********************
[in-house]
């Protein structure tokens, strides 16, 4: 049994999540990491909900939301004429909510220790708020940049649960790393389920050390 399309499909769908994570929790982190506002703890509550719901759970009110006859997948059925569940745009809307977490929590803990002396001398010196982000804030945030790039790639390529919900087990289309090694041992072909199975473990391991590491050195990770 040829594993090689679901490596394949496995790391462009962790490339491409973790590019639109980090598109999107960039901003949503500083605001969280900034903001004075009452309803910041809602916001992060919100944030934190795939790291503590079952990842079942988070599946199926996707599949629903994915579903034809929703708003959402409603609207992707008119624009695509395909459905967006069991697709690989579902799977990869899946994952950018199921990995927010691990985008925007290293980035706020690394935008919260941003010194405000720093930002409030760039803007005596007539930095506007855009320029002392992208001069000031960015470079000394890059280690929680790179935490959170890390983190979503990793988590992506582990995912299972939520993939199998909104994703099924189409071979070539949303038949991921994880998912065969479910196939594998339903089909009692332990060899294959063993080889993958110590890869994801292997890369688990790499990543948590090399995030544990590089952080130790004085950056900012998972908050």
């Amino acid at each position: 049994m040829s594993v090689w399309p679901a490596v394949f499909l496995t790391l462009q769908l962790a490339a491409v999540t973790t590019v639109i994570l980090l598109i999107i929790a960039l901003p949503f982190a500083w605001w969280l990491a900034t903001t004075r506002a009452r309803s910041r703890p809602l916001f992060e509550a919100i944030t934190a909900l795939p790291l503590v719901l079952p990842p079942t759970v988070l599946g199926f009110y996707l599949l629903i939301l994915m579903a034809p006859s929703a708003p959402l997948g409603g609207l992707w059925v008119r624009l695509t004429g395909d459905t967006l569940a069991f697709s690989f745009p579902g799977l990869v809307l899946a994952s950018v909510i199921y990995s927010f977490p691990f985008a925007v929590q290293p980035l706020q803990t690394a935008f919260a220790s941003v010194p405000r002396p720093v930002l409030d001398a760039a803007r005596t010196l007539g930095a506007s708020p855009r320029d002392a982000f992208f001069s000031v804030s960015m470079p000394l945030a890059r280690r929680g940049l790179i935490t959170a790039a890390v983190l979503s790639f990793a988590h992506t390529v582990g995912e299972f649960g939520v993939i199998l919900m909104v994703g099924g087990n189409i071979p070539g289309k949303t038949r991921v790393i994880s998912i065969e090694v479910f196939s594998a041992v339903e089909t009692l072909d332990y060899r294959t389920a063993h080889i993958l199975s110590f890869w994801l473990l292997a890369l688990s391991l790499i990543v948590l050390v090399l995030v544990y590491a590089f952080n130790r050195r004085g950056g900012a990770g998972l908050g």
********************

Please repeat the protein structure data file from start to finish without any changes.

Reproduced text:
[in-house]
């Protein structure tokens, strides 16, 4: 049994999540990491909900939301004429909510220790708020940049649960790393389920050390 399309499909769908994570929790982190506002703890509550719901759970009110006859997948059925569940745009809307977490929590803990002396001398010196982000804030945030790039790639390529919900087990289309090694041992072909199975473990391991590491050195990770 040829594993090689679901490596394949496995790391462009962790490339491409973790590019639109980090598109999107960039901003949503500083605001969280900034903001004075009452309803910041809602916001992060919100944030934190795939790291503590079952990842079942988070599946199926996707599949629903994915579903034809929703708003959402409603609207992707008119624009695509395909459905967006069991697709690989579902799977990869899946994952950018199921990995927010691990985008925007290293980035706020690394935008919260941003010194405000720093930002409030760039803007005596007539930095506007855009320029002392992208001069000031960015470079000394890059280690929680790179935490959170890390983190979503990793988590992506582990995912299972939520993939199998909104994703099924189409071979070539949303038949991921994880998912065969479910196939594998339903089909009692332990060899294959063993080889993958110590890869994801292997890369688990790499990543948590090399995030544990590089952080130790004085950056900012998972908050």
């Amino acid at each position: 049994m040829s594993v090689w399309p679901a490596v394949f499909l496995t790391l462009q769908l962790a490339a491409v999540t973790t590019v639109i994570l980090l598109i999107i929790a960039l901003p949503f982190a500083w605001w969280l990491a900034t903001t004075r506002a009452r309803s910041r703890p809602l916001f992060e509550a919100i944030t934190a909900l795939p790291l503590v719901l079952p990842p079942t759970v988070l599946g199926f009110y996707l599949l629903i939301l994915m579903a034809p006859s929703a708003p959402l997948g409603g609207l992707w059925v008119r624009l695509t004429g395909d459905t967006l569940a069991f697709s690989f745009p579902g799977l990869v809307l899946a994952s950018v909510i199921y990995s927010f977490p691990f985008a925007v929590q290293p980035l706020q803990t690394a935008f919260a220790s941003v010194p405000r002396p720093v930002l409030d001398a760039a803007r005596t010196l007539g930095a506007s708020p855009r320029d002392a982000f992208f001069s000031v804030s960015m470079p000394l945030a890059r280690r929680g940049l790179i935490t959170a790039a890390v983190l979503s790639f990793a988590h992506t390529v582990g995912e299972f649960g939520v993939i199998l919900m909104v994703g099924g087990n189409i071979p070539g289309k949303t038949r991921v790393i994880s998912i065969e090694v479910f196939s594998a041992v339903e089909t009692l072909d332990y060899r294959t389920a063993h080889i993958l199975s110590f890869w994801l473990l292997a890369l688990s391991l790499i990543v948590l050390v090399l995030v544990y590491a590089f952080n130790r050195r004085g950056g900012a990770g998972l908050g």